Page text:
• 6.
    Johansson, Helena
    Göteborgs universitet, Institutionen för matematiska vetenskaper.
    Relation between imitative and creative mathematical reasoning when solving physics tasks2013In: Proceedings of the 37th Conference of the International Group for the Psychology of Mathematics Education / [ed] Anki M. Lindmeier & Aiso Heinze, Kiel, Germany: PME , 2013, Vol. 5, p. 80-80Conference paper (Refereed)
  • 7.
    Johansson, Helena
    Göteborgs Universitet, Institutionen för Matematiska vetenskaper.
    Relation between mathematical reasoning ability and national formal demands in physics courses2015In: Proceedings of the 39th Conference of the International Group for the Psychology of Mathematics Education / [ed] Kim Beswick, Tracey Muir, & Jill Wells, Hobart, Australia: PME , 2015, Vol. 3, p. 121-128Conference paper (Refereed)
    Abstract [en]

    It is widely accepted that mathematical competence is of great importance whenlearning physics. This paper focuses on one aspects of mathematical competence,namely mathematical reasoning, and how this competency influences students’ successin physics. Mathematical reasoning required to solve tasks in physics tests, within anational tests system, is separated in imitative and creative mathematical reasoning.The result shows that students lacking the ability to reason mathematically creativelyare more likely not to do well on national physics test, thus not fully mastering thephysics curricula. It is further discussed how the high demands of creativemathematical reasoning in physics tests stand in contrast to what is known about theeducational practices in mathematics and physics in upper secondary school

  • 8.
    Johansson, Helena
    et al.
    Mid Sweden University, Faculty of Science, Technology and Media, Department of Mathematics and Science Education.
    Kilhamn, Cecilia
    Nationellt Centrum för Matematikutbildning, NCM, Göteborgs Universitet.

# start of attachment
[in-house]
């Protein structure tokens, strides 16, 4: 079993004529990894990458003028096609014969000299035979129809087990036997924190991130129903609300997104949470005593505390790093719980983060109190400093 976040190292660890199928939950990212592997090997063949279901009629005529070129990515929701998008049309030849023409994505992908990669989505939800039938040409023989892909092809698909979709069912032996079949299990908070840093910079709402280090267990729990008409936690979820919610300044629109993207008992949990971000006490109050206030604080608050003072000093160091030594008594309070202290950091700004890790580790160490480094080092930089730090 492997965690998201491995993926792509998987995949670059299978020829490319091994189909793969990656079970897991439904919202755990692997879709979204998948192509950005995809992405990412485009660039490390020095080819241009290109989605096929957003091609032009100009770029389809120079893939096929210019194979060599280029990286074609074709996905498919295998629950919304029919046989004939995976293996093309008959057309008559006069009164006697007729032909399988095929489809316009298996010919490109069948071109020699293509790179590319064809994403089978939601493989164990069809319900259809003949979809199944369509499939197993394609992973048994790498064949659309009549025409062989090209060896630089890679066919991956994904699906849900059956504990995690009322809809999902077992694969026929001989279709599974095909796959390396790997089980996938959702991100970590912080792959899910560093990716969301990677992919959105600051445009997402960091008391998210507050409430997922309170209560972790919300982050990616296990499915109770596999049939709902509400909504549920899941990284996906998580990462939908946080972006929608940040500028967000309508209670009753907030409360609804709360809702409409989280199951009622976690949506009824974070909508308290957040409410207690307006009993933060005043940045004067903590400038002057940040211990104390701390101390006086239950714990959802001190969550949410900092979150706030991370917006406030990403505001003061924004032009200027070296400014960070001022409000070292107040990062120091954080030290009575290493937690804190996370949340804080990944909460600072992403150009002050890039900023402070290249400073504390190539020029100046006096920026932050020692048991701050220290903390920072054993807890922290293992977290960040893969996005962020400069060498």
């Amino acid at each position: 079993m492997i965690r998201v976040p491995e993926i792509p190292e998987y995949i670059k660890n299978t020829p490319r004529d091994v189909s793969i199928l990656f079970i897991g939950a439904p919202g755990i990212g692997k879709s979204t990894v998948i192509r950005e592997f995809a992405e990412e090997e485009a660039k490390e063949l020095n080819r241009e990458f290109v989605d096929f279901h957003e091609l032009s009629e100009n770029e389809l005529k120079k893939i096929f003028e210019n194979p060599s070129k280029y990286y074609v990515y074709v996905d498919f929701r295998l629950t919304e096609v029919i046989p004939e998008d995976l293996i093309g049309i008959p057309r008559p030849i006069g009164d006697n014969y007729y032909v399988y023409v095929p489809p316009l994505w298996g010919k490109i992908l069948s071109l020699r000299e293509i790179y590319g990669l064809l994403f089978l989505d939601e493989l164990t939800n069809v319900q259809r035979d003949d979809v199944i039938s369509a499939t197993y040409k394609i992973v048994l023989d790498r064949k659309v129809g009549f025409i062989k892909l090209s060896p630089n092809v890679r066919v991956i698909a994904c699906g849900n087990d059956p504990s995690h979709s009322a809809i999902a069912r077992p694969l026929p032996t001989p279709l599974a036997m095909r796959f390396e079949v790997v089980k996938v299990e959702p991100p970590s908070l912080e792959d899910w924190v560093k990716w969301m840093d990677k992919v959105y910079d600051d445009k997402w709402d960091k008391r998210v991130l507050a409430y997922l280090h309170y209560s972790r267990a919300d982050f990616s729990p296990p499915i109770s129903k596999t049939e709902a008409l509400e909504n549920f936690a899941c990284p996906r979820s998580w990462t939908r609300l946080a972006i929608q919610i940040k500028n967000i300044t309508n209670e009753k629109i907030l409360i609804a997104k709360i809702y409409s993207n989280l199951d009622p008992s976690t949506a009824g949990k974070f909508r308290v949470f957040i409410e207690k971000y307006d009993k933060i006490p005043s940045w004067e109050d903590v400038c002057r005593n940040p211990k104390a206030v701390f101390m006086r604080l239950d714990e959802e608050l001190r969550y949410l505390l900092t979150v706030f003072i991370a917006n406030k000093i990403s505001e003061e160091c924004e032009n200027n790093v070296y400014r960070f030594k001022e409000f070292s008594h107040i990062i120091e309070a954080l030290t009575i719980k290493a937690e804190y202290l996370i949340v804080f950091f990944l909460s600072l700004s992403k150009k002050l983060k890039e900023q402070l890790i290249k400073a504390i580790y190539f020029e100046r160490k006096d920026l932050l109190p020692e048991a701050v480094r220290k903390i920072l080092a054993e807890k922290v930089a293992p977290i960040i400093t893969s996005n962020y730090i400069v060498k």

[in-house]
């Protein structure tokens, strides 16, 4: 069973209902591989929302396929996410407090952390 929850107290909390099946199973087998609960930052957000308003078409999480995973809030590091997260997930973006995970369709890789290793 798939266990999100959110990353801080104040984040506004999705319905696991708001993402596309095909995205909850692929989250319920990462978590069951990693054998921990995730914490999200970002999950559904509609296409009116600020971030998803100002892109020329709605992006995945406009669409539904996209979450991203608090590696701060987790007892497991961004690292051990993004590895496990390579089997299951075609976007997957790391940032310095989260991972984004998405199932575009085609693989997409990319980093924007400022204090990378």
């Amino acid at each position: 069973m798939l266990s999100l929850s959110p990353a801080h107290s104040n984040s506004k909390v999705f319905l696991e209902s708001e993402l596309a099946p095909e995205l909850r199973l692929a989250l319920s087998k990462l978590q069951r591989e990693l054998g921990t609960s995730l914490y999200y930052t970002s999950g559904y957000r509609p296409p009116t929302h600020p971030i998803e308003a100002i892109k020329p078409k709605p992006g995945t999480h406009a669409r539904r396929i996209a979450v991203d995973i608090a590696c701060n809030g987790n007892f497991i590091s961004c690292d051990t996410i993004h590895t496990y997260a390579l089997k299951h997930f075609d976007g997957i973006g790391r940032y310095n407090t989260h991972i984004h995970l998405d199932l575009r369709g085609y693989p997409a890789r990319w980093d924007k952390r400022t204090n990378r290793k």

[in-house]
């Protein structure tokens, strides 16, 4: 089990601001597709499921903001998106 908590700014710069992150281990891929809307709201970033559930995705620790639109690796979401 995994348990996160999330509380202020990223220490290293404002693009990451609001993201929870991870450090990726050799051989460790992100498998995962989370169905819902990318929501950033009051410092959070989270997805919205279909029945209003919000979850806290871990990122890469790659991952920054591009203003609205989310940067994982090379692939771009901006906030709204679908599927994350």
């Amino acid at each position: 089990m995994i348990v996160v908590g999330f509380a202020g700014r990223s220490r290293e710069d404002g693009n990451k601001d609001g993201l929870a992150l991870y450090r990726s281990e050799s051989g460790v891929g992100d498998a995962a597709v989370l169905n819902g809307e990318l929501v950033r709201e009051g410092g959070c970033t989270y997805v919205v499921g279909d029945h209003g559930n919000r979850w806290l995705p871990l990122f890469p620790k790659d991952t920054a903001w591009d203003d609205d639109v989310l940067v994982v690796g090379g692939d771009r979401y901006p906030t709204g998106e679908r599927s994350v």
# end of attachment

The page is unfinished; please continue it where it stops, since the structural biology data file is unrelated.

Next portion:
Grade 6 teachers’ objectification of the algebra discourse2019In: Proceedings of the 43rd Conference of the International Group for the Psychology of Mathematics Education / [ed] Graven, M., Venkat, H., Essien, A. & Vale, P, Pretoria, South Africa: PME , 2019, Vol. 4, p. 51-51Conference paper (Refereed)
    Abstract [en]

    In tackling the well-known challenges of learning algebra, Sfard (2008) highlights the need for objectification of mathematical discourse. Teachers can support students in this objectification by modelling the discourse they want students to develop (Sfard, 2016). Our study uses Sfard’s (2008) definition of objectification in order to analyse grade 6 teachers’ algebra discourse. The purpose is to understand if and how objectification occurs in the discourse when algebra is introduced, and how this might influence students’ understanding of algebra. Data consist of video recordings from three Swedish teachers’ introductory lessons in algebra with 12-year old students, with four consecutive introductory algebra lessons for each teacher. The recordings are from a larger international video study. Teachers’ discourse about algebraic entities was analysed concerning word-use, visual mediators, routines, and endorsed narratives (Sfard, 2008). Preliminary results show that there were mainly three algebraic entities that were in focus in the lessons, described as equations, expressions and variables. Generally, we note that as more formal algebraic symbols were introduced and used by two of the teachers, the more objectified became their discourse. This objectification did not occur in the third teacher’s discourse, which lacked an early introduction of formal symbols. This could imply that symbols reinforce objectification. Particularly, the progression of the objectification process concerning expressions was very prominent over the course of one teacher’s four lessons. The word use clearly changed from treating the introduced symbols as processes, where an expression was “to describe something with the help of a variable”; to objects, where an expression was “a system of symbols” that “could be used in an equation”. A more comprehensive discussion of the results, including routines and endorsed narratives, will be included in our presentation.